Russia proposes ceasefire for Orthodox Christmas
In a surprising development, this week Russian President Vladimir Putin ordered his defence minister to impose a 36-hour ceasefire on the Ukrainian front line for Orthodox Christmas, which falls on January 7.
According to the BBC, the statement from the Kremlin said President Putin ordered his troops to stop fighting because he had listened to an appeal from the head of the Russian Orthodox Church. Patriarch Kirill had, earlier in the day, called for a Christmas truce to allow believers to attend services for Orthodox Christmas.
Ukraine rejects offer as a Russian ploy
President Putin asked Ukraine to reciprocate, but Kyiv quickly rejected the request. Ukraine’s President Volodymyr Zelensky said the truce was an attempt to stop his country’s military advances in the east of the country. Zelensky added that Russia wants to use the temporary truce as a “cover” to stop Ukrainian military advances in Donbas and bring in more equipment.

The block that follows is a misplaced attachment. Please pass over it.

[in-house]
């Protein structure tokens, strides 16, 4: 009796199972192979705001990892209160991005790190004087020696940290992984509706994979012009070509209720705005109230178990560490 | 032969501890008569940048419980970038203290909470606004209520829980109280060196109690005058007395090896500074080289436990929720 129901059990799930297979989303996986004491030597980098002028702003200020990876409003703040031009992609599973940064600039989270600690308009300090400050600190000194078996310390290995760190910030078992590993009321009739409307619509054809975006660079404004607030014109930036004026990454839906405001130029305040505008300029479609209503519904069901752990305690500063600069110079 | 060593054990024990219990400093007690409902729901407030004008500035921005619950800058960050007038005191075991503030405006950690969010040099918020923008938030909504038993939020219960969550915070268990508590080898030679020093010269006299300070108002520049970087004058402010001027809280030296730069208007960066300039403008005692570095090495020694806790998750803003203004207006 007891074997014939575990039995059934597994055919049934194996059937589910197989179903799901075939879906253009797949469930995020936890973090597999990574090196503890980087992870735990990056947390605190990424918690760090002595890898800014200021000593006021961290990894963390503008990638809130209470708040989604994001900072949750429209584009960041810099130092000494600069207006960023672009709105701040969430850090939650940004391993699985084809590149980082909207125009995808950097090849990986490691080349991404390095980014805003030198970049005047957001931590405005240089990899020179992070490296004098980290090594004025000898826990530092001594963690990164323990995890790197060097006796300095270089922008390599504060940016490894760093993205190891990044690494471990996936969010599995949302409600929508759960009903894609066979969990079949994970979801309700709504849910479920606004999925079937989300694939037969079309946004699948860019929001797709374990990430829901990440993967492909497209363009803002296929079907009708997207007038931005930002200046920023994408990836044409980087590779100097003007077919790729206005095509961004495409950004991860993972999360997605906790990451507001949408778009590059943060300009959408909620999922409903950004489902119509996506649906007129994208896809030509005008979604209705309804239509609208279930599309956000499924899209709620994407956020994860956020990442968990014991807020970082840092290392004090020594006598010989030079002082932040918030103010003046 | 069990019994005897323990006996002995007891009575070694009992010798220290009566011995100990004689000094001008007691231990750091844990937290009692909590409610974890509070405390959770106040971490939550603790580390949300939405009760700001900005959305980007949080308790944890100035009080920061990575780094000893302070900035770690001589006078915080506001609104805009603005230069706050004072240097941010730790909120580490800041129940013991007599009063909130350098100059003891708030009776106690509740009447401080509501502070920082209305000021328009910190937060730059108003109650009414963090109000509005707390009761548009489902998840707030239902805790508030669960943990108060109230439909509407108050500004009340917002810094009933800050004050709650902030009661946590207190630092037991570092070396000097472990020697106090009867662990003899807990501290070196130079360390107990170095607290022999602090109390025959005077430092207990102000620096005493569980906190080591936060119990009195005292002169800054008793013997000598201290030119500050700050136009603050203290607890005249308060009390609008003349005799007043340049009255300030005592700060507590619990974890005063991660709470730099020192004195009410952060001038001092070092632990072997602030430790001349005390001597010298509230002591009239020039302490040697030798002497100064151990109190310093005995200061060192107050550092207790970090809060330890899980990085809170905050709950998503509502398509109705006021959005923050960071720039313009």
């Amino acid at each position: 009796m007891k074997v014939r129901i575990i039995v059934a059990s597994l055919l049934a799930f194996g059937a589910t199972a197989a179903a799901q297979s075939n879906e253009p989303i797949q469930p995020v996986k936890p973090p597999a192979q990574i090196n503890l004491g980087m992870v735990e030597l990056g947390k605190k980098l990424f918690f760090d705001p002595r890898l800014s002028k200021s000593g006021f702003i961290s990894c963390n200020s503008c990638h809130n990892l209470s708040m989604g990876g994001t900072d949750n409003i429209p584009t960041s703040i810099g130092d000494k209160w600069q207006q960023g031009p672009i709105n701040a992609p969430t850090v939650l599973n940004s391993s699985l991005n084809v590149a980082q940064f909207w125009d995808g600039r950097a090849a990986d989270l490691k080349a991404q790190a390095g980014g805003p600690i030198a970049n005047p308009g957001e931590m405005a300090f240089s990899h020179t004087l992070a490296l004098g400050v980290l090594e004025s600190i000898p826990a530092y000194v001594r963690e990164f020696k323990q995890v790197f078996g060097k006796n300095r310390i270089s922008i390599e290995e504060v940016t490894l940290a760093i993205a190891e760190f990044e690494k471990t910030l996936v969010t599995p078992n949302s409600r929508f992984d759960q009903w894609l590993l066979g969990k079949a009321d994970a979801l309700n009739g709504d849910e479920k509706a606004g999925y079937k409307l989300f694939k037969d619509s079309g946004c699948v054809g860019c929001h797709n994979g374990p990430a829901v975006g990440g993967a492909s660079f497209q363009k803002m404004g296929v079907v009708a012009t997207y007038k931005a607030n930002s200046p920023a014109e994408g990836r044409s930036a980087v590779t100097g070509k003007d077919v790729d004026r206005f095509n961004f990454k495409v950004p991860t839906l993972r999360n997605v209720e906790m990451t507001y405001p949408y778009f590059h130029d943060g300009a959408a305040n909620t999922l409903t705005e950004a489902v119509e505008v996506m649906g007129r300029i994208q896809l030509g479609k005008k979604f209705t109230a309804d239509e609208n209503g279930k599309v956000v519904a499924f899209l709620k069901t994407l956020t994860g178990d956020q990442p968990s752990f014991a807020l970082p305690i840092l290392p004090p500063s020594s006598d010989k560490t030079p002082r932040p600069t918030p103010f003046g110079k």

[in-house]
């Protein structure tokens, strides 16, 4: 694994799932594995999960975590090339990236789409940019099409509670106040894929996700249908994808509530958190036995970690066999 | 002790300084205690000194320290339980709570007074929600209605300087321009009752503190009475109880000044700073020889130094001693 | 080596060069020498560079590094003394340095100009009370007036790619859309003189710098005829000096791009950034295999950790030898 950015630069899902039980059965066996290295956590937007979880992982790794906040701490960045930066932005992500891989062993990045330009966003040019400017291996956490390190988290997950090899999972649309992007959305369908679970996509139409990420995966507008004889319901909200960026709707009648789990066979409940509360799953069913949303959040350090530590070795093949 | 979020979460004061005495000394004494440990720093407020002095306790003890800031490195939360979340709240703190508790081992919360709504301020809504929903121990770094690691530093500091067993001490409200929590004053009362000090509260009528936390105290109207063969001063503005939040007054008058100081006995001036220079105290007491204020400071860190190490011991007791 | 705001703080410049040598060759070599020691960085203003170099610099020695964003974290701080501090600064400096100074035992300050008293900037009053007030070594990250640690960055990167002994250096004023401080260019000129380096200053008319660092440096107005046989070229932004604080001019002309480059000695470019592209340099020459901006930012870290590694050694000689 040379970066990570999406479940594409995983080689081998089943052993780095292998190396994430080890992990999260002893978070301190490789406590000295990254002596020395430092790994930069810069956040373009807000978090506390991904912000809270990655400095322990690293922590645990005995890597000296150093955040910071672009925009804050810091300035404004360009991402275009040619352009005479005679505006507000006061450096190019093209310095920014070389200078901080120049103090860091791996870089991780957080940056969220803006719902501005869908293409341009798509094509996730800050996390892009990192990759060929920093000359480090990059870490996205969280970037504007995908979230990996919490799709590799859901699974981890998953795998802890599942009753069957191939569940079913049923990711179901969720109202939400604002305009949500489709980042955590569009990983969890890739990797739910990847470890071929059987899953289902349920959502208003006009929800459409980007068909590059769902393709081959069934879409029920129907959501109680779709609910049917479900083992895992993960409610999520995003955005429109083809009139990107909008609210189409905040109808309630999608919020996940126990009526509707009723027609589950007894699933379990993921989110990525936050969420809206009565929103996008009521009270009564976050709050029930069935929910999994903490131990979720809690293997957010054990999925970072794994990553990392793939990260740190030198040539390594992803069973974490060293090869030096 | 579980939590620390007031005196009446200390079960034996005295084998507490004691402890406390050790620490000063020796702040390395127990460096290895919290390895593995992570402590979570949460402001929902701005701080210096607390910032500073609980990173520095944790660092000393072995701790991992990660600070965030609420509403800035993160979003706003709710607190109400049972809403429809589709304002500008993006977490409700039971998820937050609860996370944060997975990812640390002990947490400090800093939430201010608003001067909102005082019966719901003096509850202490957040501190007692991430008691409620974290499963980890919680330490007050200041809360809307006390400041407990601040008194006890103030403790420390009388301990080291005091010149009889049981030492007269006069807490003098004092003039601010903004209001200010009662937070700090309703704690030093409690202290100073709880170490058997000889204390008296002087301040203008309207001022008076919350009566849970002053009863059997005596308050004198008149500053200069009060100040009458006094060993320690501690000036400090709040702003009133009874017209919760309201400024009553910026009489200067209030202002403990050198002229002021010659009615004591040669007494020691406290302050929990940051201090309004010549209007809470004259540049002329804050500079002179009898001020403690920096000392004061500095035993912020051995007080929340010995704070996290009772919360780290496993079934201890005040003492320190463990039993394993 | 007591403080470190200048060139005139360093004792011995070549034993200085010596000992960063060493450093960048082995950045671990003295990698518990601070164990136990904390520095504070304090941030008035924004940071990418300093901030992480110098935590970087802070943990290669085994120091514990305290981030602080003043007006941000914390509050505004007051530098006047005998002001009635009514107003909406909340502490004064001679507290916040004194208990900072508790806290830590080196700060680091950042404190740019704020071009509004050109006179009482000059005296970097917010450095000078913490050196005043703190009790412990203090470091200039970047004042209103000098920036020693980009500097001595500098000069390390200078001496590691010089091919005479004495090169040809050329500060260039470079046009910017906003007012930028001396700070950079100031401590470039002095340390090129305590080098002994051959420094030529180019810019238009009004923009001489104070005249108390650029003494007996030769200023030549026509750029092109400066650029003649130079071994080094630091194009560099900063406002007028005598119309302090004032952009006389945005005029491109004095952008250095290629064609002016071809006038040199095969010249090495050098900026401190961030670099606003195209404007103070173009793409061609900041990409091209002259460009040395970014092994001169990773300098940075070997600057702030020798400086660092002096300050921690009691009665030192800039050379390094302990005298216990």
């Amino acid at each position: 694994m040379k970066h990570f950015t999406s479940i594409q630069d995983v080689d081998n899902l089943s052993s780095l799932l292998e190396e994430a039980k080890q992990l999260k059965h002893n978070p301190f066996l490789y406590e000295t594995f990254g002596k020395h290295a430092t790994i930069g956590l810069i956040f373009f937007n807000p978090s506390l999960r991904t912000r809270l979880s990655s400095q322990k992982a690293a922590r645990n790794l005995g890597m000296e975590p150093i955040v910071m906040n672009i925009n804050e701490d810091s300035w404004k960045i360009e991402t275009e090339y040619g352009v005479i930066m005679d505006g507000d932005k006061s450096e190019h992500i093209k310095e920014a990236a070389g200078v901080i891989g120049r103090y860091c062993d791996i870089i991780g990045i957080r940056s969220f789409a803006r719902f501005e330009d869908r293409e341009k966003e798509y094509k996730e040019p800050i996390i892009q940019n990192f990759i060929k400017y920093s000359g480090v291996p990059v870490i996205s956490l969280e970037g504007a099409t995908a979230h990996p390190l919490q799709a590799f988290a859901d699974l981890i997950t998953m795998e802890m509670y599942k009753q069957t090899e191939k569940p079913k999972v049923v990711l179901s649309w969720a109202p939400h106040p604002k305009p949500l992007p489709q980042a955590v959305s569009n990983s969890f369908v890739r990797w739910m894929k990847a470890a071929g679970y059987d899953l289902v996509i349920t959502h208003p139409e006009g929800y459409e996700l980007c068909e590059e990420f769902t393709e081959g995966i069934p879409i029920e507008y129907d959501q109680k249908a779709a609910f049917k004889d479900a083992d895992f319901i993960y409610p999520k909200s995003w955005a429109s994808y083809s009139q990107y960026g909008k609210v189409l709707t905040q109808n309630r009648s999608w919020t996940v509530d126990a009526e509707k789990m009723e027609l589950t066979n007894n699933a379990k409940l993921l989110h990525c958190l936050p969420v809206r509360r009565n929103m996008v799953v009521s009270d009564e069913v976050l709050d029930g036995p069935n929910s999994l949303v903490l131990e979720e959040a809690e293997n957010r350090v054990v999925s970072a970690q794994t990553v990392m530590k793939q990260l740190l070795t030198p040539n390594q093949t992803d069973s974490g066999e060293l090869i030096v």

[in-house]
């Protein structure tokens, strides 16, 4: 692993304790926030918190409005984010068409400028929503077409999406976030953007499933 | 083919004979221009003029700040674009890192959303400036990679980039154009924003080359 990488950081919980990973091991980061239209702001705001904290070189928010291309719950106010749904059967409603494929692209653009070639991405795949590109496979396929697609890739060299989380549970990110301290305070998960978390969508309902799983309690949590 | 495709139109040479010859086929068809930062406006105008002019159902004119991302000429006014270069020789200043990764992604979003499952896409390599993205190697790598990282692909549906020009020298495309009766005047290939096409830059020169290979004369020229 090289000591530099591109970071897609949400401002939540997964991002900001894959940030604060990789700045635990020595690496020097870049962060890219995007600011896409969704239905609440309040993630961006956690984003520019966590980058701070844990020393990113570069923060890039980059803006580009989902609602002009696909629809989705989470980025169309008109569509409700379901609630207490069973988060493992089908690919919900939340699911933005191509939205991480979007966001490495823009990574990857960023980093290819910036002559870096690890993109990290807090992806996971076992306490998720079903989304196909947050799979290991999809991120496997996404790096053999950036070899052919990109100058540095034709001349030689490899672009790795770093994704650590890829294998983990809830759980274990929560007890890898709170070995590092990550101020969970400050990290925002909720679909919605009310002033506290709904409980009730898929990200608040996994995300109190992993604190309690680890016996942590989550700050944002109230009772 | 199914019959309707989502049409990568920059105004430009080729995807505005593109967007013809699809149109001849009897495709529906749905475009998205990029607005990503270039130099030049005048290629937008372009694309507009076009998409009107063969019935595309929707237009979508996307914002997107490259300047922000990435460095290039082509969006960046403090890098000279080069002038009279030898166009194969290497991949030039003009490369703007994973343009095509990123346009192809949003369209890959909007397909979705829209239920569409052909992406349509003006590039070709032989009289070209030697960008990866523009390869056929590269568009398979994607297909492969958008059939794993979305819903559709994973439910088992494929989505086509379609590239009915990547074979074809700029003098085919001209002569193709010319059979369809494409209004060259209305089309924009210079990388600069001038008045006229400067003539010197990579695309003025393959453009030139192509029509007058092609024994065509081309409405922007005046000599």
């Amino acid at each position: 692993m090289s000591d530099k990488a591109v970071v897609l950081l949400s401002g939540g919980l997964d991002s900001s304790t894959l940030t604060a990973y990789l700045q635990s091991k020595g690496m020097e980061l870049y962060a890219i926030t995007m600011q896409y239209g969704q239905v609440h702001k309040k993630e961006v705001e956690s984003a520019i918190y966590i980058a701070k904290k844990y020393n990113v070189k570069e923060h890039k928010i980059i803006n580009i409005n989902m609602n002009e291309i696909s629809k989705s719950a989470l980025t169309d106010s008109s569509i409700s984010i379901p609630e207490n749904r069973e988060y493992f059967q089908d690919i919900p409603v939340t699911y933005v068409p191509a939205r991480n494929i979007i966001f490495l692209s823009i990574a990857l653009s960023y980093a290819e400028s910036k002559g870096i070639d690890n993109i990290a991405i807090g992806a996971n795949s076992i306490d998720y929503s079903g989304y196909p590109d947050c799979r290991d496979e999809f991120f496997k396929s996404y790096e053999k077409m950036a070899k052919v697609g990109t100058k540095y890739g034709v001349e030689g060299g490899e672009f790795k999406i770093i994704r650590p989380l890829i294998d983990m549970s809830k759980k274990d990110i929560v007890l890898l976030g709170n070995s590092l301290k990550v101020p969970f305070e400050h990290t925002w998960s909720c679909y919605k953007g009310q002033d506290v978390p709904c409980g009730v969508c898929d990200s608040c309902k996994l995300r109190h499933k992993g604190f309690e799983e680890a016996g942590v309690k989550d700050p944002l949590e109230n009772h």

“The war will end when Russian soldiers leave Ukraine or are thrown out,” Zelensky said.
Many PeaceQuest readers joined the campaign initiated by the International Peace Bureau promoting a Christmas ceasefire. “Let us call for a ceasefire in Ukraine for Christmas 2022/2023, from the 25 December to the 7 January, as a sign of our shared humanity, reconciliation, and peace,” urged the world largest peace network, based in Berlin.
The IPB’s campaign reminded peace supporters of the famous Christmas Truce of 1914 between German, French and British troops in World War I.
But an important aspect of that amazing event was the soldiers acted on their own volition – not under direction of generals or politicians. Indeed, when the British commanders learned of the impromptu ceasefire, they issued orders to keep shooting.
The IPB says the fact that one side proposed a ceasefire is a partial victory, but we must take further actions for a ceasefire and negotiations.